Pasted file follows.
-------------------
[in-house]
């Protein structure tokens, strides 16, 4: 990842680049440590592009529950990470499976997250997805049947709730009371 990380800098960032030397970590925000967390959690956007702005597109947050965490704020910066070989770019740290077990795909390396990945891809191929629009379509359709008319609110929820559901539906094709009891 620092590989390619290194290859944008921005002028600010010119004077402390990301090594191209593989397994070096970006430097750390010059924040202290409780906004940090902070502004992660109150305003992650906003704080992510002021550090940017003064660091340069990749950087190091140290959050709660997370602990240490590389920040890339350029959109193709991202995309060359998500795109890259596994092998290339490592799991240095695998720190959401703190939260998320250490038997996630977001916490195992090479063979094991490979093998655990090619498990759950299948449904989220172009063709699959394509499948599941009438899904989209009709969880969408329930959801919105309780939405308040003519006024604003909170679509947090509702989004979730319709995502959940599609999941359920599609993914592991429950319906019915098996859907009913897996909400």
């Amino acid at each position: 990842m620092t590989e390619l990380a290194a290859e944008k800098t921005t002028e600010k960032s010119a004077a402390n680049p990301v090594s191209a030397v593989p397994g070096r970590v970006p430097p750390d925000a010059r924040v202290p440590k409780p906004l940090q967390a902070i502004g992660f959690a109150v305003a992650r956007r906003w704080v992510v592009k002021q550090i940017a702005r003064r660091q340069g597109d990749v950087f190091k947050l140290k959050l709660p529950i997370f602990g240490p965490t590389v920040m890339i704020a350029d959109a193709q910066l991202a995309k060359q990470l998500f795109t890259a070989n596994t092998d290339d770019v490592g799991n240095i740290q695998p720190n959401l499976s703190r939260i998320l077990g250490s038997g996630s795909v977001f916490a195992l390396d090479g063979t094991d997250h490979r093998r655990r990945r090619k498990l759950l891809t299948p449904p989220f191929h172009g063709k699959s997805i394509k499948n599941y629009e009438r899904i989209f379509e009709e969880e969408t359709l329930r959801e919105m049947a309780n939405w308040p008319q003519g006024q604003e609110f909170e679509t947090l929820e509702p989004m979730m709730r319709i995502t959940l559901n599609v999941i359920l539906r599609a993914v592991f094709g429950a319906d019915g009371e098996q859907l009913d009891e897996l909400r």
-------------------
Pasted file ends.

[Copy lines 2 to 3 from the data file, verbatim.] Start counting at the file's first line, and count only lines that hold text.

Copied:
């Protein structure tokens, strides 16, 4: 990842680049440590592009529950990470499976997250997805049947709730009371 990380800098960032030397970590925000967390959690956007702005597109947050965490704020910066070989770019740290077990795909390396990945891809191929629009379509359709008319609110929820559901539906094709009891 620092590989390619290194290859944008921005002028600010010119004077402390990301090594191209593989397994070096970006430097750390010059924040202290409780906004940090902070502004992660109150305003992650906003704080992510002021550090940017003064660091340069990749950087190091140290959050709660997370602990240490590389920040890339350029959109193709991202995309060359998500795109890259596994092998290339490592799991240095695998720190959401703190939260998320250490038997996630977001916490195992090479063979094991490979093998655990090619498990759950299948449904989220172009063709699959394509499948599941009438899904989209009709969880969408329930959801919105309780939405308040003519006024604003909170679509947090509702989004979730319709995502959940599609999941359920599609993914592991429950319906019915098996859907009913897996909400």
């Amino acid at each position: 990842m620092t590989e390619l990380a290194a290859e944008k800098t921005t002028e600010k960032s010119a004077a402390n680049p990301v090594s191209a030397v593989p397994g070096r970590v970006p430097p750390d925000a010059r924040v202290p440590k409780p906004l940090q967390a902070i502004g992660f959690a109150v305003a992650r956007r906003w704080v992510v592009k002021q550090i940017a702005r003064r660091q340069g597109d990749v950087f190091k947050l140290k959050l709660p529950i997370f602990g240490p965490t590389v920040m890339i704020a350029d959109a193709q910066l991202a995309k060359q990470l998500f795109t890259a070989n596994t092998d290339d770019v490592g799991n240095i740290q695998p720190n959401l499976s703190r939260i998320l077990g250490s038997g996630s795909v977001f916490a195992l390396d090479g063979t094991d997250h490979r093998r655990r990945r090619k498990l759950l891809t299948p449904p989220f191929h172009g063709k699959s997805i394509k499948n599941y629009e009438r899904i989209f379509e009709e969880e969408t359709l329930r959801e919105m049947a309780n939405w308040p008319q003519g006024q604003e609110f909170e679509t947090l929820e509702p989004m979730m709730r319709i995502t959940l559901n599609v999941i359920l539906r599609a993914v592991f094709g429950a319906d019915g009371e098996q859907l009913d009891e897996l909400r």